- A Chilean indigenous people among whom the revitalization of shamanism was a significant part of the cultural resurgence and political activism that resisted and critiqued the oppressive Chilean regime in the 1970s and beyond. Traditionally, a shaman, machi—whose association with healing is indicated by the similarity of the term machitun, “a healing ceremony”—renewed her (sometimes his) relationship with spirit helpers in complex, communal ceremonies that included renewal of the shaman’s rewe, a totemic post, and altars. Communal rituals, gillatun, were supposed to take place every four years (four being a sacred number) and renewed social and intercommunal relationships. The reorganization of both shamanic and communal renewal ceremonies provided a focus for the indigenous rights movement in Chile. As elsewhere, shamans do not choose the profession, but inherit the role from a parent or other relative who elects his or her successor and passes their spirit on as a helper. The onset of initiation is marked by illness and is usually unavoidable. During trances, the spirit speaks through the shaman, but a special translator, a zugumachife, is required to convey the meaning of messages about healing. Shamans are both ritual leaders (although requiring the support of several other kinds of ritualists) and repositories of knowledge about the past and communal concerns. Mapuche communities are ambivalent about their shamans and about the value of continuing the revitalization of shamanic and other traditional practices.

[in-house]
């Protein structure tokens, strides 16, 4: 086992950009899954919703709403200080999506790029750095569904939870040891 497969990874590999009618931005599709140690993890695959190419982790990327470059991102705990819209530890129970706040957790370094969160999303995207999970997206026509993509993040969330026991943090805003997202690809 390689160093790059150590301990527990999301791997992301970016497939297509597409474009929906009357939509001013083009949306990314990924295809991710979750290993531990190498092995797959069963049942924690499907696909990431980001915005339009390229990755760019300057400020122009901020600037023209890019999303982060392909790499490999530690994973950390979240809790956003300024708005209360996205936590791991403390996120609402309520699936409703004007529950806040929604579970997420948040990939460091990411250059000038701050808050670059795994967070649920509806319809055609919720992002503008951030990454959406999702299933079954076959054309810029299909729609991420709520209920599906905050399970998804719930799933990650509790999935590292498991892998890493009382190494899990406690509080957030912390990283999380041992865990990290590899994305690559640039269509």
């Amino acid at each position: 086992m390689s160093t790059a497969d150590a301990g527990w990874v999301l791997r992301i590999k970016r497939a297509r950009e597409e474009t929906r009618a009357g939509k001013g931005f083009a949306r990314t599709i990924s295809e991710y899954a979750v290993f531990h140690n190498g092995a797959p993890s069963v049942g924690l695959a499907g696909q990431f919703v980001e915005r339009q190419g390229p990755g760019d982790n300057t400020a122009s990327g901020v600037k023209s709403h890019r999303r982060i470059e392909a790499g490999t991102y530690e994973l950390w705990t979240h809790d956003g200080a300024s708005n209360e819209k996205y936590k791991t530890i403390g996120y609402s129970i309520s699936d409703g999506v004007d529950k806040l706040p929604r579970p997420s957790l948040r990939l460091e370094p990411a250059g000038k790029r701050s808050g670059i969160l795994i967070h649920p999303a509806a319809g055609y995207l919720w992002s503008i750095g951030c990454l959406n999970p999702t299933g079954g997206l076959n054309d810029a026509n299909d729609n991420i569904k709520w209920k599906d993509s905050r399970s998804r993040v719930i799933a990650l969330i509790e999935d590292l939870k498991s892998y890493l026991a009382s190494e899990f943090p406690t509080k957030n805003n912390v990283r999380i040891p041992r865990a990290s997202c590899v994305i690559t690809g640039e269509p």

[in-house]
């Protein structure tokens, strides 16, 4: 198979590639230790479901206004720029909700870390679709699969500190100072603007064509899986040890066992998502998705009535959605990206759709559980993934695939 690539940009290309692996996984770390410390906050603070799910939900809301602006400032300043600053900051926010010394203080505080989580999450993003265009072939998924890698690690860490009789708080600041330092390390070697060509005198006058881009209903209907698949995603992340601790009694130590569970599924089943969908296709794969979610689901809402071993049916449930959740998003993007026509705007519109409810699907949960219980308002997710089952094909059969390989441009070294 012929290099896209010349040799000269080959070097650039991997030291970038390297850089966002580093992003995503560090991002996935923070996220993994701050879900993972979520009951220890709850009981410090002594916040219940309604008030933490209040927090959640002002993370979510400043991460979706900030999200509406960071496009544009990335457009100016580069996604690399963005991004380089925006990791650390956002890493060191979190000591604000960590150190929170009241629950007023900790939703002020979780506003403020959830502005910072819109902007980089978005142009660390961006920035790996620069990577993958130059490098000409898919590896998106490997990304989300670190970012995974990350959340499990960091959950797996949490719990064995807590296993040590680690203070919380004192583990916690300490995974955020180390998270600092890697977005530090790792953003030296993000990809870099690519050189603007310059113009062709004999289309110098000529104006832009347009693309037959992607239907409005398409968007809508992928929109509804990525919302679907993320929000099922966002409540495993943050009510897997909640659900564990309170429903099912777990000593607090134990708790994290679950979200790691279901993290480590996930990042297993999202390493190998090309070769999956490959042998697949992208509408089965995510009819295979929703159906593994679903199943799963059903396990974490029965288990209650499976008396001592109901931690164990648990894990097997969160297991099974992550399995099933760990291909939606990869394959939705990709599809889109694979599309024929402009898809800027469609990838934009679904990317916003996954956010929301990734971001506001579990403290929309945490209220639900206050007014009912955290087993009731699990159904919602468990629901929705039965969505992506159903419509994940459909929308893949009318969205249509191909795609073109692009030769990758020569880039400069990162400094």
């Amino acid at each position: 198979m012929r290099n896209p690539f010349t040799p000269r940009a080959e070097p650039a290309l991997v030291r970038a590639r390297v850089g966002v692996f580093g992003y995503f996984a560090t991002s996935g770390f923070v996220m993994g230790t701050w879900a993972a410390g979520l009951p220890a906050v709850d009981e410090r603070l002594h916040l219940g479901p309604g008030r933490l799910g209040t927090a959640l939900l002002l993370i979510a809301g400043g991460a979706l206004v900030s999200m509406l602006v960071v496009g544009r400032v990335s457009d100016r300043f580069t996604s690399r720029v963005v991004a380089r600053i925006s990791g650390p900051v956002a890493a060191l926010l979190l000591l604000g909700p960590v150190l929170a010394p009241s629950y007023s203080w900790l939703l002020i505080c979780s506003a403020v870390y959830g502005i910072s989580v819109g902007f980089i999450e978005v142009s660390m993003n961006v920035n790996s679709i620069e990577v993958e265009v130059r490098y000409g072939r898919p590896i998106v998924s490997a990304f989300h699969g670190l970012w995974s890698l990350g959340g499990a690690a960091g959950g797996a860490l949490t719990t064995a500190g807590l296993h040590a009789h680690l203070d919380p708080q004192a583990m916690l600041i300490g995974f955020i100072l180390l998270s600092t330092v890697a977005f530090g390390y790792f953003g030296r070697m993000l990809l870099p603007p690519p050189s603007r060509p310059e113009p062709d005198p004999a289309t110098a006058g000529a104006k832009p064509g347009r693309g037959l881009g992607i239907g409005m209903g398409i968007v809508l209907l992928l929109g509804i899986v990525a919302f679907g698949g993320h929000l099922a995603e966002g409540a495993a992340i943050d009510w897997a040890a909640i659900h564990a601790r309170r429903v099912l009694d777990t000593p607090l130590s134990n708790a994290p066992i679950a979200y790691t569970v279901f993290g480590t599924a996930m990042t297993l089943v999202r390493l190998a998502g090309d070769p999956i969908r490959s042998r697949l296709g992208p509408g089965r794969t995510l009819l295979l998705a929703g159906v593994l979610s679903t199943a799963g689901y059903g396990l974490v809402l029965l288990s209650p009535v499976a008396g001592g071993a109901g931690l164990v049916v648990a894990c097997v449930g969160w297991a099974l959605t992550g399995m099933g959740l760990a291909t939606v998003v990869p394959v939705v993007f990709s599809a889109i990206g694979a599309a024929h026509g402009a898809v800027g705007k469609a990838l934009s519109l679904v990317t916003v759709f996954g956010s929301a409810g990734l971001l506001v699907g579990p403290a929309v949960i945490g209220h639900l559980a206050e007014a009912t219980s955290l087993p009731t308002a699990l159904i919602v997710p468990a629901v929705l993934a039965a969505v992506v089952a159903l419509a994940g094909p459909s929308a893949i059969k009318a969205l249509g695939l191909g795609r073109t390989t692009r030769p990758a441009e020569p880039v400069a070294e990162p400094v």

Historical dictionary of shamanism. Graham Harvey and Robert J. Wallis. 2007.